St. José de Anchieta was a religious and a pioneering missionary priest. José was born in 1534 at Tenerife on the Canary Islands, then a Spanish Colony. José’s parents were Juan Anchieta and Mencia Díaz, wealthy landowners who had left their native Basque Country in northern Spain. Juan’s father was a relative of (St.) Ignatius of Loyola. José was very devout in his faith and a gifted student, especially excelling in linguistics and writing. As a teen, he went to the University of Coimbra in Portugal, where he mastered the Portuguese language.
CALL TO THE PRIESTHOOD
He became acquainted with the Jesuits there, and discerned a call to the priesthood. He made a private vow of chastity while in prayer before an image of the Virgin Mary. He was accepted at the Jesuit College at Coimbra and became a Jesuit in 1551 at age seventeen. José practiced some harsh penances, and this contributed to an injury and an illness while he was a novice. He developed a scoliosis, or curvature of his spine, and was very limited in the classes he was able to take. He did, however, master Latin, making him able to read, write, and converse in three languages.
SENT AS A MISSIONARY
In 1532, the Portuguese had established their first settlement in Brazil. In 1553, the Jesuits sent their third group of missionaries to Brazil. Believing that José’s health would improve in that climate, his superiors included him with that group. After a difficult ocean crossing, the group landed at São Vicente. José quickly befriended the Tapuia natives, and within six months, had mastered their Tupi-Guarani language. He wrote a grammar for that language. Manuel da Nóbrega was the Jesuit provincial superior in Brazil, and he realized that José was especially gifted, and chose him as his interpreter.
FOUNDING OF SAO PAOLO
Manuel decided that the mission of evangelization needed to move inland, and a group of thirteen Jesuits settled on a plateau overlooking the Tietê River. There, they offered the first Mass on the feast day of St. Paul and named the mission there after him. By 1554, a Jesuit college had been established there.
The mission had much work to do. The Portuguese were setting a poor example for the native peoples, including keeping them as slaves and/or concubines. The secular priests were reluctant to address the settler’s sinful ways. So, in addition to having to evangelize the native people, the missionaries had to try to bring the European settlers back to God’s ways. Manuel and José made a very good team. While Manuel used his skills as a good administrator and emissary, it was José who was the true missionary. He taught the native people the basics of the Christian faith and much more. To attract them away from such practices as cannibalism and polygamy and toward a more stable life, José and the other Jesuits taught them basic agriculture, as well as such skills as masonry and carpentry.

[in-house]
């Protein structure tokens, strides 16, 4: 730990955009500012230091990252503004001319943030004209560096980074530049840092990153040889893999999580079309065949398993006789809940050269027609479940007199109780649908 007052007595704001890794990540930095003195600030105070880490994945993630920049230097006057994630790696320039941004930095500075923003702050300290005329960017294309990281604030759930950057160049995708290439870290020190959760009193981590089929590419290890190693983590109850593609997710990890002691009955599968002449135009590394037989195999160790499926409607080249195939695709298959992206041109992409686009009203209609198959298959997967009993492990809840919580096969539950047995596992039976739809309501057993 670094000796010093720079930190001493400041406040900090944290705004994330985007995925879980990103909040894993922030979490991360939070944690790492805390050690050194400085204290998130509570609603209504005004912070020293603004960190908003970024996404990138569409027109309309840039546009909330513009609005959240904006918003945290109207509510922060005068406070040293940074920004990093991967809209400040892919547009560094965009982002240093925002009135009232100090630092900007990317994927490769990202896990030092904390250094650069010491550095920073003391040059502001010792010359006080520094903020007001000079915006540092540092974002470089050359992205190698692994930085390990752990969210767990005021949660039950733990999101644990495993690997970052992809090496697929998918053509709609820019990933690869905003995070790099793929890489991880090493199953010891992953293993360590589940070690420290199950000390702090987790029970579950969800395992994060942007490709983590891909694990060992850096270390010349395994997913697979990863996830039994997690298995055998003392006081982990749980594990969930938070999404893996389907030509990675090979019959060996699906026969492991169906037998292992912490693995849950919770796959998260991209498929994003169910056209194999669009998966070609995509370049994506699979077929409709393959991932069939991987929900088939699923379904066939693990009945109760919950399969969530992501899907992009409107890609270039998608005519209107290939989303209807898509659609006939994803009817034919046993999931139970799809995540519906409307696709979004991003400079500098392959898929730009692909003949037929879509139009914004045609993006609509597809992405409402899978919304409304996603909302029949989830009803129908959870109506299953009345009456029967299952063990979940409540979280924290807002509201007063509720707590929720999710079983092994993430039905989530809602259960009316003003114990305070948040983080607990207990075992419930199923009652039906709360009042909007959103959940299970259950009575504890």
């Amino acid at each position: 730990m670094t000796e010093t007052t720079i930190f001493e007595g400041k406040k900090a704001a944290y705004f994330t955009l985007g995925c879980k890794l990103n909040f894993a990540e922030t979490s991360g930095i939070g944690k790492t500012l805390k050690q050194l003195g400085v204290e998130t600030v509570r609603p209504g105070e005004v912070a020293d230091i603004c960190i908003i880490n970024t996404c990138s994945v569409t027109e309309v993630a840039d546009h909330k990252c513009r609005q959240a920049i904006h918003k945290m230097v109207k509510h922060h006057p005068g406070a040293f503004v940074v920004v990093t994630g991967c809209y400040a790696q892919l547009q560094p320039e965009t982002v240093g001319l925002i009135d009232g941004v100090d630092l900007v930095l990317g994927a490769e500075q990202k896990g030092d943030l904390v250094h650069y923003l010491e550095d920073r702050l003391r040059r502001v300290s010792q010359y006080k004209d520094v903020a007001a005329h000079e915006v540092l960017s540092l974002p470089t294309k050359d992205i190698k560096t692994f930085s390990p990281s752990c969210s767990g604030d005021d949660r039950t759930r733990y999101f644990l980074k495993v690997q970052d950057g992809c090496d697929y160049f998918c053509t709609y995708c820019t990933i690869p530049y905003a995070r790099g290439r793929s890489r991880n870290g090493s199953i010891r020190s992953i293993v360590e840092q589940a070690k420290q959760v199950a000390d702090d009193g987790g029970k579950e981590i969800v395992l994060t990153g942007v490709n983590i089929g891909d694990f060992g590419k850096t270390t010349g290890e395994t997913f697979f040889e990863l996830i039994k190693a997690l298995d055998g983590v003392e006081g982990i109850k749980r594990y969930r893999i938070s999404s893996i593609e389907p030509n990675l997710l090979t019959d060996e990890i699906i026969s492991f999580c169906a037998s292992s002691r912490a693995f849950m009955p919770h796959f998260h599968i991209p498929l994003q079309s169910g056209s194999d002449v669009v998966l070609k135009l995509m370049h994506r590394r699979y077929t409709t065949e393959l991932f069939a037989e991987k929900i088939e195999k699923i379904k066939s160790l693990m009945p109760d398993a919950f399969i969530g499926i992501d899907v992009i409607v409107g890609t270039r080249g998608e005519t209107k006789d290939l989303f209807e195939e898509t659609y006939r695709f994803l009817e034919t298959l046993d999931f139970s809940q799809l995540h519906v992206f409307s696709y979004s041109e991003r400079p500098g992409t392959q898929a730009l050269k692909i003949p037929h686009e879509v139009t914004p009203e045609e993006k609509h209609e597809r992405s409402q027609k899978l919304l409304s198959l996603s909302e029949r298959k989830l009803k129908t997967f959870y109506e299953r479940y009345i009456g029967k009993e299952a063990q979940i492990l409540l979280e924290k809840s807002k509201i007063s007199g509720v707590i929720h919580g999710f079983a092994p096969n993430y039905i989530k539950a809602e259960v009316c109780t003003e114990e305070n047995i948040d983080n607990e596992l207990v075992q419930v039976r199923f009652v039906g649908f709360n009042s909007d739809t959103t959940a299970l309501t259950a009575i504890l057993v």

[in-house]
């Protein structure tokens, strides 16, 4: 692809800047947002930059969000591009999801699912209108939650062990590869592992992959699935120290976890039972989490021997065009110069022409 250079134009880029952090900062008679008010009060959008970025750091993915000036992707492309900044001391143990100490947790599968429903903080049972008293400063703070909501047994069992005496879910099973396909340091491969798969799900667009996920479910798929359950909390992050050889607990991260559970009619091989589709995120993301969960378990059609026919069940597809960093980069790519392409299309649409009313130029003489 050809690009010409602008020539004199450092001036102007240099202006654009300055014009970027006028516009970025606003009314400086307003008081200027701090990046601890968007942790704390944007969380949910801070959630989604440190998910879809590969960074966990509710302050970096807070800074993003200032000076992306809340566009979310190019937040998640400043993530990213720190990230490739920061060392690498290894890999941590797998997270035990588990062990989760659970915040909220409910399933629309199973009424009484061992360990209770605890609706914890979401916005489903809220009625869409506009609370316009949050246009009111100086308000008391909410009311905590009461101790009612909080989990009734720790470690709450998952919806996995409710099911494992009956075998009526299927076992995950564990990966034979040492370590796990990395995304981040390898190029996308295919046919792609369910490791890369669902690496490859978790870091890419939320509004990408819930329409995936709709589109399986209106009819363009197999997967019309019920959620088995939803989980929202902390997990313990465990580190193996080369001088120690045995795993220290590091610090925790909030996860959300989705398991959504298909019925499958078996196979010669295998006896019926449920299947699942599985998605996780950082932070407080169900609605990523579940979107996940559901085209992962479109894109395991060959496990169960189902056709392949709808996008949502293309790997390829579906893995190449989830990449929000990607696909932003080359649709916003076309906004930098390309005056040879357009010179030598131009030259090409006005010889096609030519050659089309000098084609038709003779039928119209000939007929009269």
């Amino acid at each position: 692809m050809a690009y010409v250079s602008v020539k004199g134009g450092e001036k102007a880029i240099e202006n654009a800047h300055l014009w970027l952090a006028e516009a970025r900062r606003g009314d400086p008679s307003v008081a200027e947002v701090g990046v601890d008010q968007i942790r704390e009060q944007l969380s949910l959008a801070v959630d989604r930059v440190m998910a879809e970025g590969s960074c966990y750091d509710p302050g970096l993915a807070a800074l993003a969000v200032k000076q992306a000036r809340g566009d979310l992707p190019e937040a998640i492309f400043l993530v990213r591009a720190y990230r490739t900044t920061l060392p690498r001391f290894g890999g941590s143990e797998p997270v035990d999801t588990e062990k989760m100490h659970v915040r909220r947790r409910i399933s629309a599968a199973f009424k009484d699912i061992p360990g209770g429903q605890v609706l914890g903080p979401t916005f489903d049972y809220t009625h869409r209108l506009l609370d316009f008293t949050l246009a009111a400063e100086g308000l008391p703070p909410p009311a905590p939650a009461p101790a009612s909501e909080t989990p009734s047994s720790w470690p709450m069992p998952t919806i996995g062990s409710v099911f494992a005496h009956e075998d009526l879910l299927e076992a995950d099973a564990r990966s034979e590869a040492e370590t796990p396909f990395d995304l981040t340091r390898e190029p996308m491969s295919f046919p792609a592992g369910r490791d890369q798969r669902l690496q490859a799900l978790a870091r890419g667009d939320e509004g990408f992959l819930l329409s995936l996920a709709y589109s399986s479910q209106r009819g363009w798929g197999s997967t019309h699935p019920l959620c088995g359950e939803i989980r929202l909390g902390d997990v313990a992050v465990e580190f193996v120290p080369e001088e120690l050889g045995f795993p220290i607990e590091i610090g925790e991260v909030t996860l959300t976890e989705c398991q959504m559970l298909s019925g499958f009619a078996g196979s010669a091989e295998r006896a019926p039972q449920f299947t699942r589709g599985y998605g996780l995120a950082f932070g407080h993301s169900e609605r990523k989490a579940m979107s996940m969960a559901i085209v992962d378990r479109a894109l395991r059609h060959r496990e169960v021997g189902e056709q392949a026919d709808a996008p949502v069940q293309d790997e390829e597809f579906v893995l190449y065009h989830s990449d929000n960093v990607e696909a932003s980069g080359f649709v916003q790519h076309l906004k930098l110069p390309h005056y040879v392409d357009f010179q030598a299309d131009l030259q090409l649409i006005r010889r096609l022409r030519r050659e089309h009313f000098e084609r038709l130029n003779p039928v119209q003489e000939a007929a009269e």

A MAN OF MANY TALENTS
José was especially effective with the children, using skits and singalongs to teach the Faith. He wrote plays, mostly associated with prominent feasts of the Church, for the community to take part. He had also mastered methods of simple surgeries and the effective use of herbs for healing, which was very helpful, especially for the many natives in remote areas. In the 1550’s, a terrible conflict erupted between the Tamoya and Tupi tribes, complicated by the presence of French Protestant Huguenots and Portuguese Catholics. Manuel and José were held hostage, and tried to bring peace. José’s skill with multiple languages was key to restoring a temporary peace in 1564. During the months he was held captive, José created a Latin poem in honor of the Virgin Mary, which he wrote each day in the sand and then memorized. After the conflict, he wrote the four thousand line poem from memory. In 1566, José was ordained a priest.
HEAD OF A COLLEGE AND PROVINCIAL
In 1570, Fr. Jose succeeded Manuel da Nóbrega as head of the Jesuit college that had been established at Rio De Janeiro. From that base, he traveled extensively, by ship and on foot, throughout Brazil to help establish the missions, believing that true apostles do their work on foot, like the original twelve. In 1577, he succeeded Manuel da Nóbrega as the provincial head of the Brazilian Jesuits. Exhausted and always in poor health, he requested retirement in1591. He died at Reritiba (now Anchieta, Brazil) on June 9, 1597 at age sixty three, and thousands of natives came to mourn him.
St. José de Anchieta is widely known as The Apostle to Brazil. As a good Jesuit, he wrote frequently to his superiors, leaving a well-written account of both colonial and tribal life as well as plant and animal life in 16th century Brazil. He also wrote prolifically in the Tupi language: plays, poetry, and religious education. He is considered the founder of Brazilian literature, and his Tupi grammar served generations of missionaries and natives. Especially venerated in both Brazil and the Canary Islands which both have shrines to his memory, his name is also attached to such institutions as hospitals and schools. He is the patron of catechists and he was canonized by Pope Francis in 2014.